Volunteers

We could not provide this amazing program without the assistance of over 100 volunteers every week. Volunteers share in the success of their students, meet the challenge of new experiences and certainly feel they make a difference in someone’s life.

Volunteers serve as sidewalkers or horse leaders. As many as three volunteers are needed per rider. All volunteers must be at least 14 years old and capable of walking and jogging in sandy, uneven footing for up to 30 minutes at a time. Experience with horses or with persons with disabilities is not required for sidewalking. Leaders must have extensive experience handling horses on the ground. New volunteers must go through our orientation program prior to working with riders and horses.  Volunteers must be at least 14 years old in order to join the TRI volunteer team.

Available Volunteer Opportunities:

Horse Leader – This person should be extremely experienced in handling horses in all situations and requires the approval of the Head Instructor.

Sidewalker – This person assists the rider according to the instructor’s directions. Sidewalker training is done during orientation.

Mounting Assistant – This person works closely with the instructors to assist them in mounting riders onto their horses. This position requires the training and approval of the Head Instructor.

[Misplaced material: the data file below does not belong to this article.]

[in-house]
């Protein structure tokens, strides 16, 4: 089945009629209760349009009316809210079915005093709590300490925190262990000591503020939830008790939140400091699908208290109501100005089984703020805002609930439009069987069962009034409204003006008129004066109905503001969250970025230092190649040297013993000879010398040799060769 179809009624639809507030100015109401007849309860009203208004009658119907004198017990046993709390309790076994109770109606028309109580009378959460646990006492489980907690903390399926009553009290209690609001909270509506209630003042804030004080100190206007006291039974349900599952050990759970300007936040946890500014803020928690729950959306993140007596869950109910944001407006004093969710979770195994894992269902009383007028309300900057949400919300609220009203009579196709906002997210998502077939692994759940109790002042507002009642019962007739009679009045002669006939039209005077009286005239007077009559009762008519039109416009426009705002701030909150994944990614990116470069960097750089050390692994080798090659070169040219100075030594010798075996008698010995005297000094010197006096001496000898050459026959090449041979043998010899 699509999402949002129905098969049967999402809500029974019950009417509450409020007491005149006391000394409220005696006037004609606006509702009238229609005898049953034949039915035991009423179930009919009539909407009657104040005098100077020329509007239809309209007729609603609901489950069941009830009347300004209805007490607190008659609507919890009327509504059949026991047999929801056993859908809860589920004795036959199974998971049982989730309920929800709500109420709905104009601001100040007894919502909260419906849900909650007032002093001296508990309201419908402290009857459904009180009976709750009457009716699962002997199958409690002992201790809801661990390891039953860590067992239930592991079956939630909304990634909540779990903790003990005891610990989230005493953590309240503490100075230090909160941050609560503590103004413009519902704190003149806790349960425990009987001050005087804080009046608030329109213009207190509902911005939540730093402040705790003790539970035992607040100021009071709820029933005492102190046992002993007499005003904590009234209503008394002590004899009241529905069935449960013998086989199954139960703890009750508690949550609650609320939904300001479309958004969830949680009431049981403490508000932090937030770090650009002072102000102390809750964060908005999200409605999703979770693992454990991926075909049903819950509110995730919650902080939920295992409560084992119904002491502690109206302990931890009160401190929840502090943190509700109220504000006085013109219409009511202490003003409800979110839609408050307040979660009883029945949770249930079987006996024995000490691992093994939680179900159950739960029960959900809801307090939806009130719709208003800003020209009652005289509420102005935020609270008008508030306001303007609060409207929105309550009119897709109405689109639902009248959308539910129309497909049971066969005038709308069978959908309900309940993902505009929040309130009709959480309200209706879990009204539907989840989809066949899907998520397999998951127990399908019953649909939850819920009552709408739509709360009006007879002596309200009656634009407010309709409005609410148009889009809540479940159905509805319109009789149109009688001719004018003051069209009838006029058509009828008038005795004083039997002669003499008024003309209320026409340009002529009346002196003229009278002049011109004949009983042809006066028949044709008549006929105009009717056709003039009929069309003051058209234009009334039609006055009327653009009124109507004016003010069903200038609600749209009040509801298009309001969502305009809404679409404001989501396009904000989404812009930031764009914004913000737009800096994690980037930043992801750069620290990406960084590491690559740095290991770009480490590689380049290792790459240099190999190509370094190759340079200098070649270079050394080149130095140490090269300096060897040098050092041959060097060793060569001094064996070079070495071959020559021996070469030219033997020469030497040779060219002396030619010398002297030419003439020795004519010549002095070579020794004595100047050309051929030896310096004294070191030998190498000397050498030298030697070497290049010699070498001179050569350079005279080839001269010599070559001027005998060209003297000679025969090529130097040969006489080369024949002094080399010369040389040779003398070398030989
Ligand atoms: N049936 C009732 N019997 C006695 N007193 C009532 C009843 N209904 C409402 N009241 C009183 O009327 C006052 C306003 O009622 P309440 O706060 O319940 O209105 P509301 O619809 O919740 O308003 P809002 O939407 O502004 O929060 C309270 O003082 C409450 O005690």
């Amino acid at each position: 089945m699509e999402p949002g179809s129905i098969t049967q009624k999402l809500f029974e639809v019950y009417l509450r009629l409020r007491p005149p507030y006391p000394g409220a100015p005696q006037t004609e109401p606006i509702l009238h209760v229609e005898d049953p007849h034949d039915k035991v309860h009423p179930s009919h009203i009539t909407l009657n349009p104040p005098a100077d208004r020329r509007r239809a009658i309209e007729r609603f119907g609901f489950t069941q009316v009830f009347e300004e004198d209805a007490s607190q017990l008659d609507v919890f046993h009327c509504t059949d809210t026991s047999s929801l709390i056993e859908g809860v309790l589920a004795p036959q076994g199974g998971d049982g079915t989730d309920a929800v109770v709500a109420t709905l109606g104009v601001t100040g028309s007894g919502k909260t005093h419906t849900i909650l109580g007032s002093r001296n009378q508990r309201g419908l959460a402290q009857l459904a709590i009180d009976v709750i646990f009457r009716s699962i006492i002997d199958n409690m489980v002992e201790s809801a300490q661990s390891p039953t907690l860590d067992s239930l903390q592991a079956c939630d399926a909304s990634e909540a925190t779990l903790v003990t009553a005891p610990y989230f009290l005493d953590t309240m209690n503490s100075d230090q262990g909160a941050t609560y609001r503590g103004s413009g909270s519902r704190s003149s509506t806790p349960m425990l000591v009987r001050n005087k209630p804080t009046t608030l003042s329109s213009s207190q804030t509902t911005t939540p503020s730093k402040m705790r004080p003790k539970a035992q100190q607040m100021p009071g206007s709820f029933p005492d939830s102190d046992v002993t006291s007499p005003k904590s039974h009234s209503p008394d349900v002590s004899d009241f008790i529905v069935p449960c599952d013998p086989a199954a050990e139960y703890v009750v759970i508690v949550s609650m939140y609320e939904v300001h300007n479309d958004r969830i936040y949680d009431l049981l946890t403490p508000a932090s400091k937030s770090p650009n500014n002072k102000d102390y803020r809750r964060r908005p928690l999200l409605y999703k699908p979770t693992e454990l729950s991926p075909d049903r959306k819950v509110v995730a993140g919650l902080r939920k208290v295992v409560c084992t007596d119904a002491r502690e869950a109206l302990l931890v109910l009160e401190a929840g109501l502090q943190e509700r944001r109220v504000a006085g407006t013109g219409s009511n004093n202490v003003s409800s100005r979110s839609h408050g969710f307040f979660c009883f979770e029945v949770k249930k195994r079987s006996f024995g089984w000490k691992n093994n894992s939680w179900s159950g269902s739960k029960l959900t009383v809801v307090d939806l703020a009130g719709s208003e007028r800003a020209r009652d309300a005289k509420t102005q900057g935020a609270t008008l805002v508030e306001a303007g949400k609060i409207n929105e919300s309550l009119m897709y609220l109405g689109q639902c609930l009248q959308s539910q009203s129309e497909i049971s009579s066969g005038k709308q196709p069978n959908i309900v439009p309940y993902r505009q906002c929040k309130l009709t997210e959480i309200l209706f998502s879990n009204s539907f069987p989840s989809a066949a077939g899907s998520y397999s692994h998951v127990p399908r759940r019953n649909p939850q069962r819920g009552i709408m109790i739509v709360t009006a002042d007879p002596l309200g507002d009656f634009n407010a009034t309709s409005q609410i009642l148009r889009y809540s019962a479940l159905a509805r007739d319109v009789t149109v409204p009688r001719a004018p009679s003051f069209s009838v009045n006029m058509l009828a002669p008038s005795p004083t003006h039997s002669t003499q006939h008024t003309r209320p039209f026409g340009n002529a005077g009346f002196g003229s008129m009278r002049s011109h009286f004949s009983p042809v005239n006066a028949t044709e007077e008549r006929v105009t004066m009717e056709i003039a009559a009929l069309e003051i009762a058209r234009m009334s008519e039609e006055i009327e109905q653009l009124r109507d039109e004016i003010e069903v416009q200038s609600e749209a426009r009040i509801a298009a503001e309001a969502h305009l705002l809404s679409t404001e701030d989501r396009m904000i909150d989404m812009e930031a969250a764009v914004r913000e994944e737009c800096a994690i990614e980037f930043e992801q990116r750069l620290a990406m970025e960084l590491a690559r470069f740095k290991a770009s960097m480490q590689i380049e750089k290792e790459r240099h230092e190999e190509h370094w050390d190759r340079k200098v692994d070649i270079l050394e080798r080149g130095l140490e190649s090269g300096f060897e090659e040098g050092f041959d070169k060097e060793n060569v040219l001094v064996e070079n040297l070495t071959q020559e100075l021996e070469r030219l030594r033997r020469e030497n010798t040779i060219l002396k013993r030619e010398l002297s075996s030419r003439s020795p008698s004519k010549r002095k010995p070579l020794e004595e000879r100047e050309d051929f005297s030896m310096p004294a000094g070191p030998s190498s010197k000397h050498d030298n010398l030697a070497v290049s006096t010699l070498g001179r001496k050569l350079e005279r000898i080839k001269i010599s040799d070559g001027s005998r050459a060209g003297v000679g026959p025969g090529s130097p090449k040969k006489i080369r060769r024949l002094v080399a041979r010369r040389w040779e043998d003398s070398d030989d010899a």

Grooming Assistant – This volunteer takes direction from the Tack Coordinator about the preparation of horses for classes. This job will include grooming and some general horse care and handling. This volunteer should have a basic idea of how to groom a horse and maintain safety while in the stall with a horse.

Why do our volunteers do this?

Here are some of the reasons, in their own words:

“There is that magical moment, that small thing that a rider achieves that is an awakening, an expression of exuberent joy, a new frontier, or simply a small connection. Those moments are awe-inspiring. Those small (but huge) moments occur in every class. I can’t wait to see what our riders can achieve next!”

“I volunteer because I know that in doing so, I am making someone happy. Or rather, I am helping to make a program possible which makes riders happy. The look on a rider’s face when they are truly, blissfully, happy is as amazing as it is unforgettable and I am glad that the small acts that I do through volunteering can help them to feel that way.”

“Why do I volunteer? The smiles… It’s a gift to me…it’s totally absorbing — all the noise in my life fades away during TRI time.”

“Smiles…-…miles of smiles is how I sometimes refer to the faces of the kids when they’re riding around the arena. No matter what has happened at work that day, or how down I am because of events in my life, when I get to TRI, those smiles turn everything around for me. As a volunteer, my reward every week is just being able to help the kids enjoy the moment and make sure they leave with a smile on their face.”